More about Vanity

In a recent post, Hazrat Inayat Khan responded to a question about vanity, and now a mureed stimulated by this text and the word vanity has come forward with a question about the following saying from Gayan, Alankaras:
Vanity! Thou art the fountain of wine on the earth, where cometh the King of Heaven to drink.

The lyrically poetic thought seems paradoxical.  How can the King of Heaven be ensnared by vanity? Should we not expect the Divine Presence to be above such an interest? Can God become intoxicated?

To find some clarity on the subject, we must first consider how Hazrat Inayat understood this word.  ‘Vanity’ definitely had significance for him, as it appears in more than a dozen sayings from the Gayan-Vadan-Nirtan, a frequency roughy equivalent to his use there of the words ‘smile’ or ‘tears’  (but somewhat less than his references to ‘roses’). As he explained in the posted reply, Hazrat Inayat distinguished vanity from the dense self-centredness of ego or conceit, seeing in it the possibility of something beautiful.  Chivalry, for example, in its best expression, is a noble quality, and originates from vanity.  But in truth Hazrat Inayat declared that everything we do arises from vanity, as we read in another saying from the Gayan:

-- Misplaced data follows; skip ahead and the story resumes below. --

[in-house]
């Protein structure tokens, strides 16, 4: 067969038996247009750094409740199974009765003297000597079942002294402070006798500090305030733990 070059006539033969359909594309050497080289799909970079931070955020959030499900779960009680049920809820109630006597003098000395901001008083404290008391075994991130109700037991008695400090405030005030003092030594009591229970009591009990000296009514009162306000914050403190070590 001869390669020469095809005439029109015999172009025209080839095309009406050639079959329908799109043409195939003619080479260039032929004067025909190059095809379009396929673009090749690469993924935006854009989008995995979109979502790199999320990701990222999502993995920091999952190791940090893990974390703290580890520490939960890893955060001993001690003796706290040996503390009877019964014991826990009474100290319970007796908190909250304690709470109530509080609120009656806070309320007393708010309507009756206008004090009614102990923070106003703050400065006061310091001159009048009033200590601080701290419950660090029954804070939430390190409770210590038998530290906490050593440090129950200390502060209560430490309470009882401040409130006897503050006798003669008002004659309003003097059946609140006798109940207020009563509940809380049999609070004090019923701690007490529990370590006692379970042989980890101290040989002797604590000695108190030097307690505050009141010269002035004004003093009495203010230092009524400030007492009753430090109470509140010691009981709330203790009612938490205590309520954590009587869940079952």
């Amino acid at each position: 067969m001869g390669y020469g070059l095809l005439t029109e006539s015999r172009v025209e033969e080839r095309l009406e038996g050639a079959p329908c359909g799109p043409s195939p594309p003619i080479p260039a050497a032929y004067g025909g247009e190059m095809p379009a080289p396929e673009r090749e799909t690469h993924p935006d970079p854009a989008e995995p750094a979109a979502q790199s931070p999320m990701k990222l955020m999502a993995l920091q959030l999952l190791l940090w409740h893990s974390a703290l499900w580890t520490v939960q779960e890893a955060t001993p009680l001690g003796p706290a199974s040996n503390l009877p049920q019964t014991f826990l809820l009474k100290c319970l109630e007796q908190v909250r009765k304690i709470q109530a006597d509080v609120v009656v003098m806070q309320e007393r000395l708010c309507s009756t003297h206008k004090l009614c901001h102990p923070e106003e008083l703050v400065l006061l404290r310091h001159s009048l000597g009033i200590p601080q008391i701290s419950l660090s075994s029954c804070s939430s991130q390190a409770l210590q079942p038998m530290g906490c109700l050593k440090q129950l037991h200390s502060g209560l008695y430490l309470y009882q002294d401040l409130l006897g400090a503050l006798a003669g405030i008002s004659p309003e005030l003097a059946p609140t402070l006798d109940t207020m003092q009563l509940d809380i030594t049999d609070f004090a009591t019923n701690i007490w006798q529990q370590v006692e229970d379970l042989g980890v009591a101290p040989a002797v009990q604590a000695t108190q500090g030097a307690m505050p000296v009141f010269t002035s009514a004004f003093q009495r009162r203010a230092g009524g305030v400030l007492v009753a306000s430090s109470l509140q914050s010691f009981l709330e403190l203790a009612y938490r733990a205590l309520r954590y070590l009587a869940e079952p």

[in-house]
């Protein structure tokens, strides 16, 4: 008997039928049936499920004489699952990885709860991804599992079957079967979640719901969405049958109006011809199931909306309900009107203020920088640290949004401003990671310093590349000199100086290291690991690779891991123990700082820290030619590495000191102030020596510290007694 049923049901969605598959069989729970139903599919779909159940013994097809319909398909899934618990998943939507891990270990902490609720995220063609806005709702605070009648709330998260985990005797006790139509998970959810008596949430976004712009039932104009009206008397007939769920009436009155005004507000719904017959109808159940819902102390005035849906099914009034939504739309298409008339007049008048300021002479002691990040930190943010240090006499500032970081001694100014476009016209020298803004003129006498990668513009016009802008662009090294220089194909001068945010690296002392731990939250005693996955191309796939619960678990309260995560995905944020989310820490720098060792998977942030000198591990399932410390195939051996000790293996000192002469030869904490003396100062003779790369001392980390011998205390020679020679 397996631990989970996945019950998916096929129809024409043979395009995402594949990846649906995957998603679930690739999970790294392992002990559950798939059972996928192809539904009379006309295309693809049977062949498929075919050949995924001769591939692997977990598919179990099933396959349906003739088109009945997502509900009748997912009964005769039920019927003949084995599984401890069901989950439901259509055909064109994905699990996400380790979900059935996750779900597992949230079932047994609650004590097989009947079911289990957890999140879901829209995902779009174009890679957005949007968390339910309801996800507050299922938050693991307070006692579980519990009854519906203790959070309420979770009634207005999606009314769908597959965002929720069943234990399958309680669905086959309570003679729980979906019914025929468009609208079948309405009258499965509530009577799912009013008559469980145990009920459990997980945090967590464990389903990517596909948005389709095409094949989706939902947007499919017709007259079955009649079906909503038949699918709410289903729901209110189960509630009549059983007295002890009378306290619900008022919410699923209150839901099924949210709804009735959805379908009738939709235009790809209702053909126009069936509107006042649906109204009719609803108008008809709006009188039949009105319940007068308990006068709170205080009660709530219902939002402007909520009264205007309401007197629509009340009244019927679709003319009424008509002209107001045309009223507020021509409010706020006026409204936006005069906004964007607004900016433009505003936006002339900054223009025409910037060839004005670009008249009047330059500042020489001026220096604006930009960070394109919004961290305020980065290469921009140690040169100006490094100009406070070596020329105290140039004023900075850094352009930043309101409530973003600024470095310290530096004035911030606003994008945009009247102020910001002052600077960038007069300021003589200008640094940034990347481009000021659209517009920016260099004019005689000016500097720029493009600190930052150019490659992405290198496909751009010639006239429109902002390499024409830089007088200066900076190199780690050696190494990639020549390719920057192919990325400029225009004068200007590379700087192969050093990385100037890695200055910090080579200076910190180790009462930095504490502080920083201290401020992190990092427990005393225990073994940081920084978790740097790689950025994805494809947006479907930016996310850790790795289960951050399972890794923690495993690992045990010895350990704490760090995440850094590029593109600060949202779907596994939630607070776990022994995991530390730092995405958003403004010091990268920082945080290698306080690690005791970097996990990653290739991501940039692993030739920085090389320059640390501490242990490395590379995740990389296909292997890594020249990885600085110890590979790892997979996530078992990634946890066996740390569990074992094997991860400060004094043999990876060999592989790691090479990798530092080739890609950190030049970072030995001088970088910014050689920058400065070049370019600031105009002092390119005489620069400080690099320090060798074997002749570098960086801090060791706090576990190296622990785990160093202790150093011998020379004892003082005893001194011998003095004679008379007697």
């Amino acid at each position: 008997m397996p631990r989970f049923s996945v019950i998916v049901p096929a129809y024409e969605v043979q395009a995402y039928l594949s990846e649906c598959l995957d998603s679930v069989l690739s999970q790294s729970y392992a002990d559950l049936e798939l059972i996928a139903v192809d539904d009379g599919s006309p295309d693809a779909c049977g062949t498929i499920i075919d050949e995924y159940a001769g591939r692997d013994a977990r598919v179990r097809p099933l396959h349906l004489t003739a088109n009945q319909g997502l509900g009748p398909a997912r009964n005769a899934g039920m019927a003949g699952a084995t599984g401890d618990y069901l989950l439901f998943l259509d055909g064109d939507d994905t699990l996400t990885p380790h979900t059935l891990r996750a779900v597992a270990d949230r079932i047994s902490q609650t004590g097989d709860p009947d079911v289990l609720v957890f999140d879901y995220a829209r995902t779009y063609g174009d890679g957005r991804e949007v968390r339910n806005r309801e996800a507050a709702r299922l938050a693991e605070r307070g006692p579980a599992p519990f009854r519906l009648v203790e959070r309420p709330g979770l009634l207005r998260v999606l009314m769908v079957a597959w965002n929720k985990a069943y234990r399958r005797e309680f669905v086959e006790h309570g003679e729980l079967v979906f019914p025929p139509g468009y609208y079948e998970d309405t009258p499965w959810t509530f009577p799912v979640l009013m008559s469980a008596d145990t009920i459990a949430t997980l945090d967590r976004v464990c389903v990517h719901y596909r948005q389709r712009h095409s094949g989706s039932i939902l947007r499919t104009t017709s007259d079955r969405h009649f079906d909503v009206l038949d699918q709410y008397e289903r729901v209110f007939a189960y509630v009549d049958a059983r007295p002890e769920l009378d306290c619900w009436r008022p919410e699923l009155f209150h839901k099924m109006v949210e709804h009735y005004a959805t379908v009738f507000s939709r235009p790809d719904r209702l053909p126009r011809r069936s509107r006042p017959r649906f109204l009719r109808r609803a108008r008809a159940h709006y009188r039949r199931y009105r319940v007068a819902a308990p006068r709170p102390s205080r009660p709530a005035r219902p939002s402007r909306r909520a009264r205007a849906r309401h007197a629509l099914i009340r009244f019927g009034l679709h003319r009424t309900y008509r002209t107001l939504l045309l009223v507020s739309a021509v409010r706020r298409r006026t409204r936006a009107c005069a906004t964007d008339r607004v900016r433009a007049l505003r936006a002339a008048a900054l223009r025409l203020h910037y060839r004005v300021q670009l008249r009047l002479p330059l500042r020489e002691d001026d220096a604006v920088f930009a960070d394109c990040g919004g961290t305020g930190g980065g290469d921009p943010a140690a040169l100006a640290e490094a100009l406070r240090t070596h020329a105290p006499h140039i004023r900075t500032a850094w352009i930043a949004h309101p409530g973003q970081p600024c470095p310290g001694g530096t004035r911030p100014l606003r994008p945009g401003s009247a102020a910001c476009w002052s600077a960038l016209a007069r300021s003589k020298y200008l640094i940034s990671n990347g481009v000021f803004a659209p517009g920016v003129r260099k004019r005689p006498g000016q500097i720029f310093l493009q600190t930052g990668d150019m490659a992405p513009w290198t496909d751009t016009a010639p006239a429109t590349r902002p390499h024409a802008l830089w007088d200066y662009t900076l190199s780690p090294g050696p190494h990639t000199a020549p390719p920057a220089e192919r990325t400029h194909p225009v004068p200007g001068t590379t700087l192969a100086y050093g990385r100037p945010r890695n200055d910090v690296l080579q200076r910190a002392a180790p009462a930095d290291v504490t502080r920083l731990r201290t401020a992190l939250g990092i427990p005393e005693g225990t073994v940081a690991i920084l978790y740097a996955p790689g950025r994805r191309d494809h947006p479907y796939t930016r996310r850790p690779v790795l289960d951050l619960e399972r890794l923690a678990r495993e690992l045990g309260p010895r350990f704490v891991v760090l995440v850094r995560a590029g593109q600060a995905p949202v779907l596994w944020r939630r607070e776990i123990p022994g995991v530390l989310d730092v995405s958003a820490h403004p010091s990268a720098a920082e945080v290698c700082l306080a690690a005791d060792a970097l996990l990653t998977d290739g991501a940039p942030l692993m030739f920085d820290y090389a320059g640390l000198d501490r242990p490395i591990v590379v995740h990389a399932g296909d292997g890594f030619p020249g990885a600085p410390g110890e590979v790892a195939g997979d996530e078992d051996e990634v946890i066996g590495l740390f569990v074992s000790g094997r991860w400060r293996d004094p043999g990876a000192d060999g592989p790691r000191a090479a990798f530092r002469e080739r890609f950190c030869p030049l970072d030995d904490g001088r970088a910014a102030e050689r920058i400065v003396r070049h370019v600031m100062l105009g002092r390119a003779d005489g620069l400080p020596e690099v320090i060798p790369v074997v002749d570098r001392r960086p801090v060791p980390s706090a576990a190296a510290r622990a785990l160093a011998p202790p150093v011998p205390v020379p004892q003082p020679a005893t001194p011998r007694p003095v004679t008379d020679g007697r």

Vanity is the impetus hidden behind every impulse, that brings out both the worst and the best in man.
And also:
Vanity is the sum total of every activity in the world.

It seems that human beings cannot escape from vanity. There is vanity in taking a photo of oneself in front of a natural wonder (for which one can claim no personal credit) or with a celebrity whom one has never met, but there is also vanity in the parent caring for the child, or in the compassionate feeding of a homeless person.  For this reason, Hazrat Inayat warns us in Gayan, Boulas, with this saying:
Keep your goodness apart, that it may not touch your vanity.
And also this saying from Gayan, Chalas:
Vanity is the crown of beauty, and modesty is its throne.

This could perhaps be understood to mean that the power of beauty to rule is found in vanity, but it is incomplete without the veil of modesty.

Therefore we are–or should be–well acquainted with vanity in the human context, but still the question remains: ‘What can vanity have to do with God?’ It is a question that seeks to exalt God above our limitations, but it also sets Him apart from His creation, hiding Him somewhere in a distant heaven while we mortals struggle here on earth.  If God is the only Being, what could be outside of Him? And if God is present in His Creation, He should be most perceptible (to the human eye) in all that is beautiful, including beauty of character, in qualities such as generosity, kindness, hospitality, courage and chivalry–all of which have vanity as the impetus that brings them into view.

And as for the question of intoxication, has it not been said the God, Who is love itself, made the world with love, from love, to love?  And what is love if not intoxication?


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